Get an ID token

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This page describes some ways to acquire a Google-signed OpenID Connect (OIDC) ID token. You need a Google-signed ID token for the following authentication use cases:

For information about ID token contents and lifetimes, see ID tokens.

ID tokens have a specific service or application that they can be used for, specified by the value of their aud claim. This page uses the term target service to refer to the service or application that the ID token can be used to authenticate to.

When you get the ID token, you can include it in an Authorization header in the request to the target service.

Methods for getting an ID token

There are various ways to get an ID token. This page describes the following methods:

Cloud Run and Cloud Functions provide service-specific ways to get an ID token. For more information, see Authenticate to applications hosted on Cloud Run or Cloud Functions.

If you need an ID token to be accepted by an application not hosted on Google Cloud, you can probably use these methods. However, you should determine what ID token claims the application requires.

Get an ID token from the metadata server

When your code is running on a resource that can have a service account attached to it, the metadata server for the associated service can usually provide an ID token. The metadata server generates ID tokens for the attached service account. You cannot get an ID token based on user credentials from the metadata server.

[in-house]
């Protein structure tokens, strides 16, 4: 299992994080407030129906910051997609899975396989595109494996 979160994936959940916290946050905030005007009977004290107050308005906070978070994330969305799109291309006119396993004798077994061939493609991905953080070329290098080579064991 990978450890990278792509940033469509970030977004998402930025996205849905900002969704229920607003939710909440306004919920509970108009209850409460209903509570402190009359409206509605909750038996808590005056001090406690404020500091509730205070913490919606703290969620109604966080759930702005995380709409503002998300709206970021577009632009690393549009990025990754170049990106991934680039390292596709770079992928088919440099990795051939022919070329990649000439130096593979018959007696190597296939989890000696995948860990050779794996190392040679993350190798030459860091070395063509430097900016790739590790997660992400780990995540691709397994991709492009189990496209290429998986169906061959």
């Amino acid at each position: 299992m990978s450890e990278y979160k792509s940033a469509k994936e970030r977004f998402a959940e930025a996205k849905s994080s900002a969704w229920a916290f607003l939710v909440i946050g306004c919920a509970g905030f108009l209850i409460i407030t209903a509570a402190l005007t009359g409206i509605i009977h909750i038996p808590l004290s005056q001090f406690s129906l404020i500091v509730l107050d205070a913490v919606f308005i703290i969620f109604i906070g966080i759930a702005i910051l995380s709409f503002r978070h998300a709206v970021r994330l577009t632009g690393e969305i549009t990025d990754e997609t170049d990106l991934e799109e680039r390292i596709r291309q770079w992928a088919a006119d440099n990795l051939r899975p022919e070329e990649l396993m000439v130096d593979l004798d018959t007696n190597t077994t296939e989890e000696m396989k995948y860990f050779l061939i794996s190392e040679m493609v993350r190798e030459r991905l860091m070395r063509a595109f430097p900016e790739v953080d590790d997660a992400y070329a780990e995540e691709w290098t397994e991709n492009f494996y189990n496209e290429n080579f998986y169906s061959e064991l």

You can get an ID token from the metadata server when your code is running on the following Google Cloud services:

Cloud Build includes a metadata server, but it does not return ID tokens.

To retrieve an ID token from the metadata server, you query the identity endpoint for the service account, as shown in this example.

curl

Replace AUDIENCE with the URI for the target service, for example http://www.example.com.

curl -H "Metadata-Flavor: Google" \
  'http://metadata/computeMetadata/v1/instance/service-accounts/default/identity?audience=AUDIENCE'

PowerShell

Replace AUDIENCE with the URI for the target service, for example http://www.example.com.

$value = (Invoke-RestMethod `
  -Headers @{'Metadata-Flavor' = 'Google'} `
  -Uri "http://metadata/computeMetadata/v1/instance/service-accounts/default/identity?audience=AUDIENCE")
$value

Java

To run this code sample, you must install the Google API Client Library for Java.


import com.google.auth.oauth2.GoogleCredentials;
import com.google.auth.oauth2.IdTokenCredentials;
import com.google.auth.oauth2.IdTokenProvider;
import com.google.auth.oauth2.IdTokenProvider.Option;
import java.io.IOException;
import java.security.GeneralSecurityException;
import java.util.Arrays;

public class IdTokenFromMetadataServer {

  public static void main(String[] args) throws IOException, GeneralSecurityException {